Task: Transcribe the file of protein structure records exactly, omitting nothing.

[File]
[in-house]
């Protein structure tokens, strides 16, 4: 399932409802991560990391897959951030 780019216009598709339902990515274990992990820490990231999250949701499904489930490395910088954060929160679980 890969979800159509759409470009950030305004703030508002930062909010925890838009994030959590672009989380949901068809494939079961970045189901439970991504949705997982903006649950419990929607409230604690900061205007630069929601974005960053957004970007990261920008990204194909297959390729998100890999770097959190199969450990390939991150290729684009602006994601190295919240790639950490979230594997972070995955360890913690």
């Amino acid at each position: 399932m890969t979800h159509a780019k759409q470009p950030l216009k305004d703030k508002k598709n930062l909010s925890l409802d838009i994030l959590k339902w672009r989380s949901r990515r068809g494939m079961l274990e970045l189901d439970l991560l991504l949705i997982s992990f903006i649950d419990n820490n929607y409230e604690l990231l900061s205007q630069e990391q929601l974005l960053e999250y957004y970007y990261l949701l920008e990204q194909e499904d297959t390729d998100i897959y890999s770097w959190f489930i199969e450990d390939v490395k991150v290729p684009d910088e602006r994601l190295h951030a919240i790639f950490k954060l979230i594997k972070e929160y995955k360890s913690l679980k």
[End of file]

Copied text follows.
[in-house]
């Protein structure tokens, strides 16, 4: 399932409802991560990391897959951030 780019216009598709339902990515274990992990820490990231999250949701499904489930490395910088954060929160679980 890969979800159509759409470009950030305004703030508002930062909010925890838009994030959590672009989380949901068809494939079961970045189901439970991504949705997982903006649950419990929607409230604690900061205007630069929601974005960053957004970007990261920008990204194909297959390729998100890999770097959190199969450990390939991150290729684009602006994601190295919240790639950490979230594997972070995955360890913690």
């Amino acid at each position: 399932m890969t979800h159509a780019k759409q470009p950030l216009k305004d703030k508002k598709n930062l909010s925890l409802d838009i994030l959590k339902w672009r989380s949901r990515r068809g494939m079961l274990e970045l189901d439970l991560l991504l949705i997982s992990f903006i649950d419990n820490n929607y409230e604690l990231l900061s205007q630069e990391q929601l974005l960053e999250y957004y970007y990261l949701l920008e990204q194909e499904d297959t390729d998100i897959y890999s770097w959190f489930i199969e450990d390939v490395k991150v290729p684009d910088e602006r994601l190295h951030a919240i790639f950490k954060l979230i594997k972070e929160y995955k360890s913690l679980k």